When it comes to planning for retirement, having a diverse portfolio is key to riding out economic ups and downs. One way to diversify beyond stocks and bonds would be to invest in gold.
Although there are no guarantees, the value of gold has appreciated in 15 of the past 20 years, on par with the S&P 500. Many years, when stocks have dipped, the price of gold has risen. For instance, when the S&P 500 dropped 38.5% in 2008, the value of gold rose 3.4% and then went up another 27.6% the following year.
The question for many becomes how do I retire with gold? Fortunately, it’s not as hard as it might seem. In this article, we’ll cover different ways you can invest in gold for retirement, as well as the benefits and drawbacks of each.
In this article:
- Option 1: Invest in gold through an IRA
- Option 2: Invest in physical gold
- Option 3: Invest in gold stocks
Option 1: Invest in gold through an IRA
If you have an IRA, you know they come with robust tax advantages. Contributions to a traditional IRA are tax-deductible, while Roth IRAs are funded with after-tax dollars but provide tax-free money in retirement.
IRA investments are typically stocks, bonds, and other securities such as ETFs. However, self-directed IRAs allow other types of investments, including gold. Gold must be 99.5% pure to be invested in an IRA, with some exceptions such as American Eagle coins. There are also exclusions for rare or collectible coins and some foreign currencies.
The IRS doesn’t allow people to store precious metals for an IRA in their homes, and gold must be held in an approved depository. However, when it is time to take distributions from your retirement account, you can choose to receive the physical gold as an in-kind distribution. The other option for distributions is liquidating the gold and receiving its cash value.
Several companies can help you get started opening a gold IRA. Here’s a closer look at two highly-rated companies:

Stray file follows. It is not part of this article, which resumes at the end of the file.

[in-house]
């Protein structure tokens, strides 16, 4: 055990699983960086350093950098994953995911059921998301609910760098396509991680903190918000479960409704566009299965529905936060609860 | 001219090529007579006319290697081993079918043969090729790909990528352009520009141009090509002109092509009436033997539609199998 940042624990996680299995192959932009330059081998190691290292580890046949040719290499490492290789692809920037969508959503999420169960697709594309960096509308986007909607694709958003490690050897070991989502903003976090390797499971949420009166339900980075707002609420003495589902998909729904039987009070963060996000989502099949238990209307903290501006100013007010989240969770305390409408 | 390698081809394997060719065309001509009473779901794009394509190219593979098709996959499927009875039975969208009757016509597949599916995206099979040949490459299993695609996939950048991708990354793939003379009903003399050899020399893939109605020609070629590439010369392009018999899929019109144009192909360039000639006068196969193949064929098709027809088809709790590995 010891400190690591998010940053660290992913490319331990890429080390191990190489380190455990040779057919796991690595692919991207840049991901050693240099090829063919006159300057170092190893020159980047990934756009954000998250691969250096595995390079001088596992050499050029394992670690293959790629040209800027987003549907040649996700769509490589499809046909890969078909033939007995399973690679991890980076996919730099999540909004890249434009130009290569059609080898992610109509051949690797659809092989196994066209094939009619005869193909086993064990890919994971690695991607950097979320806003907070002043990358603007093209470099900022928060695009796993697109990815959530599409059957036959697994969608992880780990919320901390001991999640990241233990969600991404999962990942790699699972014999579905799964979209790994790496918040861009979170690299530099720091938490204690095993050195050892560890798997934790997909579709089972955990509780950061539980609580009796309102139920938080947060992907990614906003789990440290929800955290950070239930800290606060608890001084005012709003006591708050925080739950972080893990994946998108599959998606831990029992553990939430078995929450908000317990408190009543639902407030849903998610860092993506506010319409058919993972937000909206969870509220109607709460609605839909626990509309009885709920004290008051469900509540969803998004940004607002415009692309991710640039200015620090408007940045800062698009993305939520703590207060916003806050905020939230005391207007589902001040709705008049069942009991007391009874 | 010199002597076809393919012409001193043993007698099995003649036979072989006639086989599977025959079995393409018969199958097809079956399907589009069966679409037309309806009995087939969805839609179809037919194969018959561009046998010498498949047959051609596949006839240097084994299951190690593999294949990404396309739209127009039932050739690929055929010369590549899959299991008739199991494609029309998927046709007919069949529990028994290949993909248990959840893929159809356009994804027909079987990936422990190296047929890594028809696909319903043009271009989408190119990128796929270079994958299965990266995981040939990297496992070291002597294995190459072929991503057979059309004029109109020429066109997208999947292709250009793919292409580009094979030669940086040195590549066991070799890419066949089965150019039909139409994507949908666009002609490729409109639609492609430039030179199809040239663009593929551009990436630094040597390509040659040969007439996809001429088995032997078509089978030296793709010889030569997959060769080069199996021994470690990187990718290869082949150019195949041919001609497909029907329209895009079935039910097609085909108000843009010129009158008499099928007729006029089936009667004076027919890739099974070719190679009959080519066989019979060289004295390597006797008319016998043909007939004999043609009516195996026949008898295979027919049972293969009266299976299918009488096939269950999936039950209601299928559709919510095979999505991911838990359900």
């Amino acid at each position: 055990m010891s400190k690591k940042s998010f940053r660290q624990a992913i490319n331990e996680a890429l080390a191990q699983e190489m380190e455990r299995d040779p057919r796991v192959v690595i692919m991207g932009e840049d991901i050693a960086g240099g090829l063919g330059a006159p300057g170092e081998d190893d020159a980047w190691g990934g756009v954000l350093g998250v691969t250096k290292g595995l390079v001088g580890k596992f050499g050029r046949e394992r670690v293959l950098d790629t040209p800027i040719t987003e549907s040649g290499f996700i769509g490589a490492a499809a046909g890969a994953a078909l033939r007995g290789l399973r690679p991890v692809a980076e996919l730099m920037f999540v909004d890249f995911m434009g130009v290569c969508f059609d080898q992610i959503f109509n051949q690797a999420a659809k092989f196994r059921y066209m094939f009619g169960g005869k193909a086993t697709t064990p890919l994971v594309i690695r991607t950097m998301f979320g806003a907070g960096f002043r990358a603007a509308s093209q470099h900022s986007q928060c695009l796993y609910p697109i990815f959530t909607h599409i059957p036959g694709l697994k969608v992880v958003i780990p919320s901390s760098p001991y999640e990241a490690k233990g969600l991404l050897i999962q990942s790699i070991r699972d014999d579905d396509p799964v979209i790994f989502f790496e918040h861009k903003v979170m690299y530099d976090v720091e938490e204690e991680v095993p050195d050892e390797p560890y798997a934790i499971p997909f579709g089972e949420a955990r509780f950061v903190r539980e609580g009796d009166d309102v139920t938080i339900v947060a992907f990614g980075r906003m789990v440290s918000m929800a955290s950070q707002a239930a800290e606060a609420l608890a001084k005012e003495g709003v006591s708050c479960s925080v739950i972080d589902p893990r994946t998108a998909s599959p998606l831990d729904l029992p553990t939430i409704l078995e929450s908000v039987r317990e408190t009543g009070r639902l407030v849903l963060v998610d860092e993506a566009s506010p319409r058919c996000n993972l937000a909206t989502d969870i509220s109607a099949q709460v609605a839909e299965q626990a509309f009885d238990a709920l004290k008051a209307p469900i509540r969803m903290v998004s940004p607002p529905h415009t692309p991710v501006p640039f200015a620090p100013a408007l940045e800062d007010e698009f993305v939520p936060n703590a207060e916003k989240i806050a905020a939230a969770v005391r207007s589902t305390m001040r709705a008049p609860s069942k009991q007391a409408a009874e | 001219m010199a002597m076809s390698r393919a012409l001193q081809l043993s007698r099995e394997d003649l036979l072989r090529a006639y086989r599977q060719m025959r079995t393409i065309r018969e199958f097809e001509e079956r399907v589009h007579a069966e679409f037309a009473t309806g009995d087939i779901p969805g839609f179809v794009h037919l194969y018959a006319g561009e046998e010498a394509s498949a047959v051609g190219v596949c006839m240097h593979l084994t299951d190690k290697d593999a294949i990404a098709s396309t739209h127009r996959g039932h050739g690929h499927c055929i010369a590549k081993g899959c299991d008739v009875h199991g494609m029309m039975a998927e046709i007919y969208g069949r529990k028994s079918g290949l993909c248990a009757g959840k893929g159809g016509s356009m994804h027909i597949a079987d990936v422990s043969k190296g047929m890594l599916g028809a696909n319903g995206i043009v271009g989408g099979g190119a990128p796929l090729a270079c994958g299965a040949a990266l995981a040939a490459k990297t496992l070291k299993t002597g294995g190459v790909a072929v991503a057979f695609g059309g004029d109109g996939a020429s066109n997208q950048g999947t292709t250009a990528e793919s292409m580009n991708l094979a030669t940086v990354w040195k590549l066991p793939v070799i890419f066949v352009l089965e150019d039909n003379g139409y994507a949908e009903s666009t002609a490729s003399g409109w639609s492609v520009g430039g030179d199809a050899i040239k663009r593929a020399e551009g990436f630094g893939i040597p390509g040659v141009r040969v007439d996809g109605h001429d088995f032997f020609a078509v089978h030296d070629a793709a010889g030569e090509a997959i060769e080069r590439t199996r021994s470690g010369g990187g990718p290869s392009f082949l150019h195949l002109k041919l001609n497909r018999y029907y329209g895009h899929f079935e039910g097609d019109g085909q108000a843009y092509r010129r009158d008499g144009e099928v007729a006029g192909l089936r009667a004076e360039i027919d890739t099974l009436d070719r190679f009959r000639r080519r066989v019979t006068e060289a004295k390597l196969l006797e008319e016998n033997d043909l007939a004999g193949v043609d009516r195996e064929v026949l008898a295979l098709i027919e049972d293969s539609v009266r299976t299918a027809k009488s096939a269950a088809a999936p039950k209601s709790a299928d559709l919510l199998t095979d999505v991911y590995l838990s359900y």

|American Hartford Gold||Oxford Gold Group|
|Sample gold investment options||American Eagle coins, Canadian Buffalo coins, Sunshine Minting 1 oz bars, Valcambi Suisse CombiBars||American Eagle coins, Canadian Maple Leaf coins, Bottlenose Dolphin coins, 1 oz bars from various mints|
|Investment tracking||Regular statements||Online portal and quarterly statements|
|IRA custodian||Equity Trust||Equity Trust, STRATA Trust Company|
|Depository choices||Brinks, Delaware Depository, International Depository Services||Brinks, Delaware Depository|
|Minimum order size for IRA||None||$7,500|
|Fees||Based on account size and amount of holdings in depository||A flat annual fee of $195|
|Learn more||Visit its website||Visit its website|
When opening a gold IRA, keep an eye on fees, which may include costs for account maintenance and storage. Some companies may charge a shipping fee if you decide to receive physical gold when taking a distribution from the IRA.
Remember, the IRS has specific rules for IRAs. Annual contributions are limited to $6,000 in 2022 or $7,000 if you are 50 or older. Distributions taken before age 59½ are subject to a 10% tax penalty; you may also have to begin taking required minimum distributions (RMDs) at age 72.
Option 2: Invest in physical gold
If you want to avoid IRS restrictions—or prefer to keep gold in your possession—you could invest in gold outside of an IRA, which involves simply buying gold and holding it until you need to liquidate it for cash.
When you invest in gold this way, you’re not limited to a certain purity and can purchase rare and collectible gold coins or bars that may not qualify for an IRA.
To invest in physical gold, you must find a reputable gold dealer. Many of the same companies that assist with opening a gold IRA—such as Oxford Gold Group and American Hartford Gold—also allow customers to purchase gold directly.
Consider the following when selecting a dealer:
- Seller markups
- Shipping costs
- Buyback promises
- Authenticity guarantees
- Seller reputation
Once you decide where to buy your gold and make a purchase, you must determine how best to store it. If you plan to keep the gold in your home, talk to your insurer about whether extra coverage will be needed. Using off-premises storage, such as a bank safety deposit box, is another common option.
Option 3: Invest in gold stocks
Those who want the benefit of gold investments but don’t want to store physical gold should consider gold stocks.
Some gold stocks, such as Barrick Gold (GOLD), are shares in individual gold mining companies. Others, like Franco-Nevada (FNV), have revenue that comes from gold and other commodities.
The value of these stocks won’t exactly mirror the value of gold since they depend on other factors, such as how well a particular business is run. To minimize risk, you can purchase gold mutual funds and ETFs containing shares of multiple mining companies and gold-related firms. These include the First Eagle Gold Fund Class A (SGGDX) and the VanEck Vectors Gold Miners ETF (GDX).
Some funds invest in gold itself or are benchmarked to gold. In terms of returns, these funds should track closely with the price of gold. Examples include SPDR Gold Shares (GLD) and the iShares Gold Trust (IAU).